2017-09-04 Issue 13 Fundamental Behavior 12 Seek Improvement In Everything
My hope is that during your discussions of our Fundamental Behaviors over these twelve weeks you have noticed how closely linked many of them are to each other, to our Cycle of Goodness philosophy, and to our three Core Values. This week’s behavior, “Seek improvement in everything,” is no exception, as it is directly related to last week’s discussion of the kaizen concept explained in “Be process-driven,” to Behavior #4 “Make quality personal,” and to at least one of our Core Values, “Insist on quality in everything.”
Rarely can we say that we have perfected something. We produce something that is good, or even great, but usually it is not perfect. We achieve long-term, sustainable success by steadily improving whatever it is we’re trying to do, make, or create.
In his popular book, The Lean Startup, author Eric Ries suggests that entrepreneurs who want to start a new company or launch a new app for the Internet should not wait too long trying to perfect their concept. His advice is to get the product in front of the consumer as quickly as possible and begin a collaborative process of making steady improvements based on feedback from the consumer. He also suggests to entrepreneurs that they “fail fast.” In other words, that they go ahead and launch the product or the company, make necessary improvements, and then succeed or fail sooner rather than later. By failing sooner, they can move on to their next idea.
Another concept I learned from this book is that we are all entrepreneurs. If we work in an environment that is creating new products, services, or ideas, then we are entrepreneurs. Until reading this book, I honestly didn’t realize that I was an entrepreneur, too.
As interesting as Mr. Ries’ concepts are, I’m not suggesting that we need to adopt his suggestion that we release our products too early or that we try to fail fast. We pride ourselves in “perfecting” our products before we send them to our customers, lest we create any problems in our customers’ products or their manufacturing processes. But we certainly have benefited in recent years from the collaborative process we have with our customers whose trust we have earned, in which we say, “Here’s a new, unperfected idea. What do you think?” Our R&D and product development activities are moving in this direction of developing ideas with our customers, and it is yielding huge benefits at the same time it is speeding up the development process.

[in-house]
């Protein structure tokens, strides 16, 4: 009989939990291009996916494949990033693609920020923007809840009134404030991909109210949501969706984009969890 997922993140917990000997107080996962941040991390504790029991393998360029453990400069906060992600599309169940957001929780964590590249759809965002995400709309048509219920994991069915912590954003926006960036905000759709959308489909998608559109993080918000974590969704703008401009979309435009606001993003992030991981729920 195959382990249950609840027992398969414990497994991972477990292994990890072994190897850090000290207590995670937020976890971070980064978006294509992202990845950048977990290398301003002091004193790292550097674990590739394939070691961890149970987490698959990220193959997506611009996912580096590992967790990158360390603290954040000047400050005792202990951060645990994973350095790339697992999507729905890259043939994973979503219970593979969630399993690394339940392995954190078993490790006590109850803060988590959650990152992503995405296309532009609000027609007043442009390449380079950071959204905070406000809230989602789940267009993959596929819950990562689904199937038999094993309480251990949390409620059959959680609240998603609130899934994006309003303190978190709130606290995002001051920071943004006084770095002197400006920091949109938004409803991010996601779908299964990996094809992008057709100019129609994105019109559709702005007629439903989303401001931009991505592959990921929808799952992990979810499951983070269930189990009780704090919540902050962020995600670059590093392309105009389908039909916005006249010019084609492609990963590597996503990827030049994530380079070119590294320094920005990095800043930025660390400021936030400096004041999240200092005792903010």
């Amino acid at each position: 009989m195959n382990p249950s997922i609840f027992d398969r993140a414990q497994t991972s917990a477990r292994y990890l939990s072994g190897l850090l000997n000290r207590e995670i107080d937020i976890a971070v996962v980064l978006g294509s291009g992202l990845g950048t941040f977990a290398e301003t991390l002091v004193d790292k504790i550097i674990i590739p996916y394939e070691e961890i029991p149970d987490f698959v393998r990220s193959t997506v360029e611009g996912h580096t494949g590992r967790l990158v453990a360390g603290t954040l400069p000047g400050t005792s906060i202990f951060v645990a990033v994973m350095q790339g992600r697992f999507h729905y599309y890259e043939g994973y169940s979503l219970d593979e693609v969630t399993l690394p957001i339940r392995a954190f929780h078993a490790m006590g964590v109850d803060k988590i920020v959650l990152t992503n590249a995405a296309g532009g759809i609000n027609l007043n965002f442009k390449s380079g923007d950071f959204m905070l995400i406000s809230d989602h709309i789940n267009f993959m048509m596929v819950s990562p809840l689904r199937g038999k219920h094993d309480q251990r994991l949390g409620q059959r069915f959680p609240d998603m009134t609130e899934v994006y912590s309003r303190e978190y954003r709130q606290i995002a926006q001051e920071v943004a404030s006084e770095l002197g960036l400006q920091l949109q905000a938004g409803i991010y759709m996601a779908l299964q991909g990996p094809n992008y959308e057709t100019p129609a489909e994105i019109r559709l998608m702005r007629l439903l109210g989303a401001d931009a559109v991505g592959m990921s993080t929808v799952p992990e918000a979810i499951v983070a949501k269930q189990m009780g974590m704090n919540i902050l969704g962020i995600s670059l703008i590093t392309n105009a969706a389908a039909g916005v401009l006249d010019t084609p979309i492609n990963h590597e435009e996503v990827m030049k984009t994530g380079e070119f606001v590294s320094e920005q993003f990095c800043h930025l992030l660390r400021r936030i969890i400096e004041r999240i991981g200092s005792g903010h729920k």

There is no doubt I was influenced years ago by the concept of kaizen (discussed last week), as my personal philosophy has been to seek steady improvement. I have always called it “incremental progress.” I remember when my daughter was writing an essay in high school and she could not even get started. When I asked why she wasn’t writing, she expressed anxiety and frustration about having to write a 1000-word essay. My suggestion was that she forget about the 1000 words and simply write down the topic she had chosen. Then I asked her to come up with a brief outline of some subjects that could be included in her essay. Then I asked her to break each line of her outline into subtopics. Then, with little encouragement from me, she jotted down a few sentence about each idea. Before too much time had passed, she had her 1000-word essay. She wrote it incrementally, with no problem at all as the daunting task became almost fun for her.
Along these same lines, we don’t go out and prepare for a marathon by running a marathon our first day of practice. We run a short distance today and then a slightly longer distance tomorrow. Incrementally we work up to the ultimate goal. Both in business and in our personal lives, we can achieve excellent results if we always seek improvements. The concept of personal savings, for example, are based on steady small savings. Financial advisers teach us about dollar cost averaging, and regular investments have been proven to be vastly superior to any attempts to time the market by making a larger investment at “just the right time.” And here’s one last example of seeking improvement: We don’t lower our blood pressure overnight, rather we start to exercise regularly, lose weight, eat healthy food, and eliminate the excesses that hurt our bodies. I’m sure you will have many additional ideas. It’s all about incremental progress and steady improvement of everything.
Please engage in a meaningful discussion about how you and your colleagues can create an authentic process of seeking improvement in every aspect of your life at work. Together we can improve quality, reduce loss (and cost), improve productivity and efficiency, and also make our work environments more enjoyable place for us to spend eight or more hours of each workday.
Chairman and CEO
YKK Corporation of America